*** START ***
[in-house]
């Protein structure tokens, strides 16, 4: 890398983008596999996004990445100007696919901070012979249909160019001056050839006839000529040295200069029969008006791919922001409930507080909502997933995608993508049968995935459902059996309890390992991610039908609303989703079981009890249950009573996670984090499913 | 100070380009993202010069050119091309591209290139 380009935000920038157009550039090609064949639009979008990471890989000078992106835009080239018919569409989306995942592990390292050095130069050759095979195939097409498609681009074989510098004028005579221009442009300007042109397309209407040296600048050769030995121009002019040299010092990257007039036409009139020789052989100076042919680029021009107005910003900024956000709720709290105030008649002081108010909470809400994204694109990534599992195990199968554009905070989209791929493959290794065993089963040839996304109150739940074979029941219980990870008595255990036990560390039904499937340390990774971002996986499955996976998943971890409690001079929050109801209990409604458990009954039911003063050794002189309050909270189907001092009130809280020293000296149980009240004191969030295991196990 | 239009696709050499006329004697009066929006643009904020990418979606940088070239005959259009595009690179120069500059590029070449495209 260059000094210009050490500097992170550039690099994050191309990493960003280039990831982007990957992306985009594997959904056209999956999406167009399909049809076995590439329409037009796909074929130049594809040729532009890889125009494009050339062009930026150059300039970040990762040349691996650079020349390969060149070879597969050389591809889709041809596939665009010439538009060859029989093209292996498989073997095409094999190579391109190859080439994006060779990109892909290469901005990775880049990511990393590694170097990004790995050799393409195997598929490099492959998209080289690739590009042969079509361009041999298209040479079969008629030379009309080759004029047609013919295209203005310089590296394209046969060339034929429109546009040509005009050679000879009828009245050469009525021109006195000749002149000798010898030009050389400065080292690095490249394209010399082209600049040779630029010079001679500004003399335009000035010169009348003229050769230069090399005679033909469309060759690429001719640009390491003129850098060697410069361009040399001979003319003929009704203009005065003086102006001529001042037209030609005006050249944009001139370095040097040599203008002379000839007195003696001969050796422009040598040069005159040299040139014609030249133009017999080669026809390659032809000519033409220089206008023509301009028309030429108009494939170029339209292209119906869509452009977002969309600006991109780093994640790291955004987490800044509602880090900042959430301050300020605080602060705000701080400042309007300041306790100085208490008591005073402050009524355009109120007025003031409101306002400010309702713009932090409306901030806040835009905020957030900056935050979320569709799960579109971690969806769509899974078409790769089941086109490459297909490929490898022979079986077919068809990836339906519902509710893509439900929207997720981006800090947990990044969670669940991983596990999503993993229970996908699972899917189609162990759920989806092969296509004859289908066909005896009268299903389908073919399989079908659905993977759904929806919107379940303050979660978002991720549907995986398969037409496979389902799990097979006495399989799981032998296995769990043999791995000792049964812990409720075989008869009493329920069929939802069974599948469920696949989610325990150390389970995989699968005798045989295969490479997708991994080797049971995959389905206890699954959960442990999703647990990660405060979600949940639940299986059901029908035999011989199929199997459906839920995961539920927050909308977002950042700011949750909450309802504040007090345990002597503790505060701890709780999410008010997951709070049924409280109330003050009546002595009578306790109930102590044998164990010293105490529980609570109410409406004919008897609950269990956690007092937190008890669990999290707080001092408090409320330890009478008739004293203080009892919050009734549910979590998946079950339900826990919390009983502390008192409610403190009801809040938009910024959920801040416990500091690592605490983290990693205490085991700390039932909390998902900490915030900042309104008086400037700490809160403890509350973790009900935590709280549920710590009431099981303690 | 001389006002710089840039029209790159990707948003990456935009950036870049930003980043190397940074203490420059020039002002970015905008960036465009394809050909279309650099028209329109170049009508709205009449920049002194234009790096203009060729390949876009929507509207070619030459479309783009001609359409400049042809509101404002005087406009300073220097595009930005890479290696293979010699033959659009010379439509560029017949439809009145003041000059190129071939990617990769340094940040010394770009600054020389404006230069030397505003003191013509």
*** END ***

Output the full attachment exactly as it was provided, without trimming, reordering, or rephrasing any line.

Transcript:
[in-house]
């Protein structure tokens, strides 16, 4: 890398983008596999996004990445100007696919901070012979249909160019001056050839006839000529040295200069029969008006791919922001409930507080909502997933995608993508049968995935459902059996309890390992991610039908609303989703079981009890249950009573996670984090499913 | 100070380009993202010069050119091309591209290139 380009935000920038157009550039090609064949639009979008990471890989000078992106835009080239018919569409989306995942592990390292050095130069050759095979195939097409498609681009074989510098004028005579221009442009300007042109397309209407040296600048050769030995121009002019040299010092990257007039036409009139020789052989100076042919680029021009107005910003900024956000709720709290105030008649002081108010909470809400994204694109990534599992195990199968554009905070989209791929493959290794065993089963040839996304109150739940074979029941219980990870008595255990036990560390039904499937340390990774971002996986499955996976998943971890409690001079929050109801209990409604458990009954039911003063050794002189309050909270189907001092009130809280020293000296149980009240004191969030295991196990 | 239009696709050499006329004697009066929006643009904020990418979606940088070239005959259009595009690179120069500059590029070449495209 260059000094210009050490500097992170550039690099994050191309990493960003280039990831982007990957992306985009594997959904056209999956999406167009399909049809076995590439329409037009796909074929130049594809040729532009890889125009494009050339062009930026150059300039970040990762040349691996650079020349390969060149070879597969050389591809889709041809596939665009010439538009060859029989093209292996498989073997095409094999190579391109190859080439994006060779990109892909290469901005990775880049990511990393590694170097990004790995050799393409195997598929490099492959998209080289690739590009042969079509361009041999298209040479079969008629030379009309080759004029047609013919295209203005310089590296394209046969060339034929429109546009040509005009050679000879009828009245050469009525021109006195000749002149000798010898030009050389400065080292690095490249394209010399082209600049040779630029010079001679500004003399335009000035010169009348003229050769230069090399005679033909469309060759690429001719640009390491003129850098060697410069361009040399001979003319003929009704203009005065003086102006001529001042037209030609005006050249944009001139370095040097040599203008002379000839007195003696001969050796422009040598040069005159040299040139014609030249133009017999080669026809390659032809000519033409220089206008023509301009028309030429108009494939170029339209292209119906869509452009977002969309600006991109780093994640790291955004987490800044509602880090900042959430301050300020605080602060705000701080400042309007300041306790100085208490008591005073402050009524355009109120007025003031409101306002400010309702713009932090409306901030806040835009905020957030900056935050979320569709799960579109971690969806769509899974078409790769089941086109490459297909490929490898022979079986077919068809990836339906519902509710893509439900929207997720981006800090947990990044969670669940991983596990999503993993229970996908699972899917189609162990759920989806092969296509004859289908066909005896009268299903389908073919399989079908659905993977759904929806919107379940303050979660978002991720549907995986398969037409496979389902799990097979006495399989799981032998296995769990043999791995000792049964812990409720075989008869009493329920069929939802069974599948469920696949989610325990150390389970995989699968005798045989295969490479997708991994080797049971995959389905206890699954959960442990999703647990990660405060979600949940639940299986059901029908035999011989199929199997459906839920995961539920927050909308977002950042700011949750909450309802504040007090345990002597503790505060701890709780999410008010997951709070049924409280109330003050009546002595009578306790109930102590044998164990010293105490529980609570109410409406004919008897609950269990956690007092937190008890669990999290707080001092408090409320330890009478008739004293203080009892919050009734549910979590998946079950339900826990919390009983502390008192409610403190009801809040938009910024959920801040416990500091690592605490983290990693205490085991700390039932909390998902900490915030900042309104008086400037700490809160403890509350973790009900935590709280549920710590009431099981303690 | 001389006002710089840039029209790159990707948003990456935009950036870049930003980043190397940074203490420059020039002002970015905008960036465009394809050909279309650099028209329109170049009508709205009449920049002194234009790096203009060729390949876009929507509207070619030459479309783009001609359409400049042809509101404002005087406009300073220097595009930005890479290696293979010699033959659009010379439509560029017949439809009145003041000059190129071939990617990769340094940040010394770009600054020389404006230069030397505003003191013509």